During the segregation era in the United States, black entertainers and their fans were not welcome in “whites only” venues. In response, an extensive network of entertainment venues geared to a black audience rose up, and this network came to be known at the “chitlin' circuit.” Many prominent black entertainers worked the chitlin' circuit from the 1800s through the 1960s, and a tradition of predominantly black venues has endured in the United States, even though segregation laws have been struck from the books.
The term “chitlin' circuit” is derived from a popular item which appears on many Southern soul food menus: chitterlings. Chitterlings, also called chitlins, are pig intestines which are meticulously cleaned and then stewed or fried. Chitlins have become closely associated with black culture in the United States, although in fact they are popular among Southern whites as well.
Segregation laws in the United States presented a unique challenge to entertainers. Some black entertainers like Ella Fitzgerald, Duke Ellington, Billie Holiday, Count Basie, Aretha Franklin, and Cab Calloway were admired by blacks and whites alike, but they were not allowed to perform in segregated venues. When arranging tours, black entertainers were restricted to the chitlin' circuit, because these venues were the only places safe for black musicians, comedians, and other performers.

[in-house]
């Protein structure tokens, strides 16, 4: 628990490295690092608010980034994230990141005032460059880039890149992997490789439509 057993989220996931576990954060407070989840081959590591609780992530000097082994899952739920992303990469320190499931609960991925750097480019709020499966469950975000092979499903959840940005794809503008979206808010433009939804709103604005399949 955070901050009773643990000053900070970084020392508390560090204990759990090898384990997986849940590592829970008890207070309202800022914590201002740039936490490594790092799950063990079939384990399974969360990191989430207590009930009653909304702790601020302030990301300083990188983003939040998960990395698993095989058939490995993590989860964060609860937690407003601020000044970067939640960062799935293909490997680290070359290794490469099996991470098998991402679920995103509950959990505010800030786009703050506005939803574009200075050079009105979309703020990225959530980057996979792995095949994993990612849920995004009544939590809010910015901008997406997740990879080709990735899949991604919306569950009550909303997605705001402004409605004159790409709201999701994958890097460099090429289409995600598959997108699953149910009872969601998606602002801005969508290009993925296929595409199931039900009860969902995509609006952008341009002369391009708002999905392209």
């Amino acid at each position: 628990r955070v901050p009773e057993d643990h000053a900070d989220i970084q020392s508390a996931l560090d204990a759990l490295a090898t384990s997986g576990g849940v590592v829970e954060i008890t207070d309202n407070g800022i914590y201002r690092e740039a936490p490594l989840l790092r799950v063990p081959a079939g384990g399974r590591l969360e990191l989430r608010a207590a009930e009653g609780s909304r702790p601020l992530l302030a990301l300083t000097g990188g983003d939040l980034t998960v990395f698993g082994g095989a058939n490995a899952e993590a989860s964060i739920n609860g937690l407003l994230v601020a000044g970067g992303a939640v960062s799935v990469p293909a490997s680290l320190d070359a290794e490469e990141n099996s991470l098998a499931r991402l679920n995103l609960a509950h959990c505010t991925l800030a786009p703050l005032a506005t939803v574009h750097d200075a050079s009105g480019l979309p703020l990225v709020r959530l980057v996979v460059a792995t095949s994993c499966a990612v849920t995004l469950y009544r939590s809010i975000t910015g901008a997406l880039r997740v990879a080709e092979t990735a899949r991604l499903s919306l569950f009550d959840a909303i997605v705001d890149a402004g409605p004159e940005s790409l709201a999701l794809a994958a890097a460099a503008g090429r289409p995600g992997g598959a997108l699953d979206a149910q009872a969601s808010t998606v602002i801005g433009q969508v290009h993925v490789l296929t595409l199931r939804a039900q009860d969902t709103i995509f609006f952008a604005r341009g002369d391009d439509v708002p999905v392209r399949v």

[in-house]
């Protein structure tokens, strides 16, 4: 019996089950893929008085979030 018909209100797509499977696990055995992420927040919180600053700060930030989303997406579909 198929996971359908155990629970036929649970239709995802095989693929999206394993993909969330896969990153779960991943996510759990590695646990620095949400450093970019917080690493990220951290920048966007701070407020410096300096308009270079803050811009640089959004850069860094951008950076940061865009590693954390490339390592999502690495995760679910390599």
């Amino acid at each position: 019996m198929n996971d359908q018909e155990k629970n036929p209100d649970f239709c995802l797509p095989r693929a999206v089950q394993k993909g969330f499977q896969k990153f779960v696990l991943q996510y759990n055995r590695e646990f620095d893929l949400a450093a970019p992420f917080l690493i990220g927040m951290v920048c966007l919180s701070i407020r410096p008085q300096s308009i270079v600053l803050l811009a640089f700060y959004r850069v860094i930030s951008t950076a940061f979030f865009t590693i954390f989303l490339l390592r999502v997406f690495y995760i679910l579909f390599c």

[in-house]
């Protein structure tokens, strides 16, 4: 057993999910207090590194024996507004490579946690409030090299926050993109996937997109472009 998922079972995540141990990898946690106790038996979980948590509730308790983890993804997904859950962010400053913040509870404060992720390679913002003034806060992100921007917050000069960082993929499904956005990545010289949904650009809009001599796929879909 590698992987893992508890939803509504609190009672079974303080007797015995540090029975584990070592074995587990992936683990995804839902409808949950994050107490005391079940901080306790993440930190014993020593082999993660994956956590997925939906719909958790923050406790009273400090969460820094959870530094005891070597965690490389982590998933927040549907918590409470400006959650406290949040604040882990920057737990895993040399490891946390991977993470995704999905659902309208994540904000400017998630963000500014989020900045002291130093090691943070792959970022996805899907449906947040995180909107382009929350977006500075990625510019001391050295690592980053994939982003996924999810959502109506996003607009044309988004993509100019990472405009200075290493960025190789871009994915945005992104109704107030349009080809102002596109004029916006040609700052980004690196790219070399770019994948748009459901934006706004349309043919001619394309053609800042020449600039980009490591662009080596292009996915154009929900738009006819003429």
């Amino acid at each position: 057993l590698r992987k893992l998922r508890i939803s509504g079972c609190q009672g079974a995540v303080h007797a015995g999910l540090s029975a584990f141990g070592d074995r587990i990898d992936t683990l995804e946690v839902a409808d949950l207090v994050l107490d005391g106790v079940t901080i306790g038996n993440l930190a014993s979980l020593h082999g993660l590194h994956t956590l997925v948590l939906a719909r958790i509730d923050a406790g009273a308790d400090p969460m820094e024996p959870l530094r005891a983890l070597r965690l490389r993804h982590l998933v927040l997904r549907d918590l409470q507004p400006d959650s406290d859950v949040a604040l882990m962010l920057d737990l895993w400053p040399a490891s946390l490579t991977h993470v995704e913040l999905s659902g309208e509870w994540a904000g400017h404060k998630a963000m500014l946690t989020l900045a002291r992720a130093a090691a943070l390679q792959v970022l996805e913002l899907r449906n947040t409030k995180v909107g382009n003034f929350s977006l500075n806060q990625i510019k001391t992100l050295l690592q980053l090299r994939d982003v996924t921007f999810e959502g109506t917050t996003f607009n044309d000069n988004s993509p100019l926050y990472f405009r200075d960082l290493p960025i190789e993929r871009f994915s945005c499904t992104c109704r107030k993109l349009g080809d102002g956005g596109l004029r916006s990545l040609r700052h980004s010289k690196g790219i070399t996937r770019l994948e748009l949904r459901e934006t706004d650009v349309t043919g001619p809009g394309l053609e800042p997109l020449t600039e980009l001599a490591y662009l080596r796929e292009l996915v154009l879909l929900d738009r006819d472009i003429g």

Baltimore is often viewed as the heart of the chitlin' circuit, thanks to its rich tradition in the arts. The chitlin' circuit wound upwards into the Northeast, with many musicians making stops at places like the Cotton Club in New York, and then stretched into the Midwest, encompassing stops like the Fox Theater in Detroit and the Regal Theater in Chicago. Entertainers could also loop into the American South, hitting the Victory Grill in Texas or the Ritz Theater in Florida.
As a general rule, most of the patrons at venues along the chitlin' circuit were black. However, curious white patrons were welcome in some venues, especially venues which focused on jazz, a form of music which often crossed the color line, recognizing talent wherever it was found. When integration laws mandated the dissolution of “whites only” venues, some black performers chose to stick to the chitlin' circuit, where they felt more comfortable, especially in areas with de facto segregation which made performing in traditionally white venues a challenge.
Especially in the field of jazz, some white musicians made bookings under their own names and added talented black musicians to their entourages when those musicians discovered that they couldn't book such venues on their own. This sometimes sparked controversy, although those courageous musicians have since been recognized for their contributions to the civil rights movement.